Golden, a two-term holder from Maine, for example, has a habit of outperforming the top of the ticket. White working-class voters in his district backed Trump twice, while Golden won re-election in 2020 by 6 points. But even though he beat the Democratic National Party in some major votes in Washington, he is still in a tough race, potentially facing a better-funded and more organized opponent than he did two years ago. Former GOP Representative Bruce Poliquin, whom Golden ousted in 2018 under Maine’s ranked voting system, is running again. Inside Elections calls the race a toss-up.
Many DCCC Frontliners who won in 2018 — when Democrats flipped the House during Trump’s presidency — are used to raising huge sums of money. They set new quarterly records of millions taken that put even some Senate candidates to shame. But not all Democrats who potentially face competitive races this year after redistricting are used to that level of campaigning. Two longtime incumbents, Representatives Sanford Bishop of Georgia and Marcy Kaptur of Ohio, have not faced competitive elections in years.
Democrats think they can stay competitive in the suburbs, which has irked Republicans under Trump. Still, Trump is not in office or on the ballot, which will be a test of whether Democrats can sustain grassroots voter enthusiasm without him.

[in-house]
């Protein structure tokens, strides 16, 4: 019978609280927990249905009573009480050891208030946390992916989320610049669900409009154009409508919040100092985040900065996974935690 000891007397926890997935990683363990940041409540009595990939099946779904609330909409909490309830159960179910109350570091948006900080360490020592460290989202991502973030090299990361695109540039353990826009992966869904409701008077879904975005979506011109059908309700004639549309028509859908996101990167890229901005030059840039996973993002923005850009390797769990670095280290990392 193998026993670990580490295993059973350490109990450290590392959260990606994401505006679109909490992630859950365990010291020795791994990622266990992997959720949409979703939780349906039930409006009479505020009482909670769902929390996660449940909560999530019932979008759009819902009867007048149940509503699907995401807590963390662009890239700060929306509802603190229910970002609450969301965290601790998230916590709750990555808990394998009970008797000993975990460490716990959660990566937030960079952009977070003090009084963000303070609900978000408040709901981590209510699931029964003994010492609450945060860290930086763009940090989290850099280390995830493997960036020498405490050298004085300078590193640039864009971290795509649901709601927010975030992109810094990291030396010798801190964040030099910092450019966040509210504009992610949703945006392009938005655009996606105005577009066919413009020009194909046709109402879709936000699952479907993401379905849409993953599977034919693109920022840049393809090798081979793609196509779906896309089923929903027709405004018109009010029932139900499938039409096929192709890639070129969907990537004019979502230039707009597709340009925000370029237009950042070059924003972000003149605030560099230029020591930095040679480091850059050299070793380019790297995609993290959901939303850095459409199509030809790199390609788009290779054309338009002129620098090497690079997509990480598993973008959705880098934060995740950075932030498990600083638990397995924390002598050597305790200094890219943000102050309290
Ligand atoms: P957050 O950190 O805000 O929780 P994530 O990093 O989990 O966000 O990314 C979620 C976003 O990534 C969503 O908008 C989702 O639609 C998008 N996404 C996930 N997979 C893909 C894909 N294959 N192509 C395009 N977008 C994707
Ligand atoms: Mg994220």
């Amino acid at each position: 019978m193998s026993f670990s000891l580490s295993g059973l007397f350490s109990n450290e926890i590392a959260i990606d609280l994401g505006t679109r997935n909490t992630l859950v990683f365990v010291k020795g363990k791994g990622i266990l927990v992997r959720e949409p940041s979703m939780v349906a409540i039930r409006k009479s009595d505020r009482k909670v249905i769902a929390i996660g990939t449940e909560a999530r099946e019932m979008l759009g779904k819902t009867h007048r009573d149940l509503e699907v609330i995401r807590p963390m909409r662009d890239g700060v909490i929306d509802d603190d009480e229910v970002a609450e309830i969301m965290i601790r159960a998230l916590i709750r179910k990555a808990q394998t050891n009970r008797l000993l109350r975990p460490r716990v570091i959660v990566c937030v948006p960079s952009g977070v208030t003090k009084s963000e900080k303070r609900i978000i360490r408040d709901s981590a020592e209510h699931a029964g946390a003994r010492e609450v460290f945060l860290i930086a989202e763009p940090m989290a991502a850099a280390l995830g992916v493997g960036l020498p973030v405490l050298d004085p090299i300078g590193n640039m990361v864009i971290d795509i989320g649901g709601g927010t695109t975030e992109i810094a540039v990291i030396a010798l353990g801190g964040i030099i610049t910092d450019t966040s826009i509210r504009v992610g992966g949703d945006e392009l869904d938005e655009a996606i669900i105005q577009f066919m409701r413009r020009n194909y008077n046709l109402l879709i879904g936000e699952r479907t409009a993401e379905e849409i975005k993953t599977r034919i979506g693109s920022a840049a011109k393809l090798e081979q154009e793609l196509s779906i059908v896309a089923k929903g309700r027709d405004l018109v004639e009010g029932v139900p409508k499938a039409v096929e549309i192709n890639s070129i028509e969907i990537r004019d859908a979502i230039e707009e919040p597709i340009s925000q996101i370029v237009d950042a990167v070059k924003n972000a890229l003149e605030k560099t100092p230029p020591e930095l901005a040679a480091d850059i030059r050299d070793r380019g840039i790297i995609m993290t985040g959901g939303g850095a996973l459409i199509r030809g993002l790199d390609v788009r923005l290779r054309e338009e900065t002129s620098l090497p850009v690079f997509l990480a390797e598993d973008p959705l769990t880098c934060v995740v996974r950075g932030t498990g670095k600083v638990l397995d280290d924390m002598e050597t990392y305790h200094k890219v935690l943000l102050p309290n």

Democrats are also considering pickup opportunities, particularly in GOP-held seats that Biden has won. That includes a handful of districts in California and New York, though there was further uncertainty over district boundaries in the Empire State after a judge blocked the map drawn by Democrats on Thursday.
And even though Trump isn’t on the ballot this year, he’s proving he still wants to be a force in GOP politics. For Democrats, it’s good news if he helps push GOP candidates to the right by passing the primaries for competitive seats. In Michigan, for example, he backs a primary challenger to freshman Rep. Peter Meijer, who voted to impeach Trump, in a district that may be harder for Republicans to hold without the incumbent.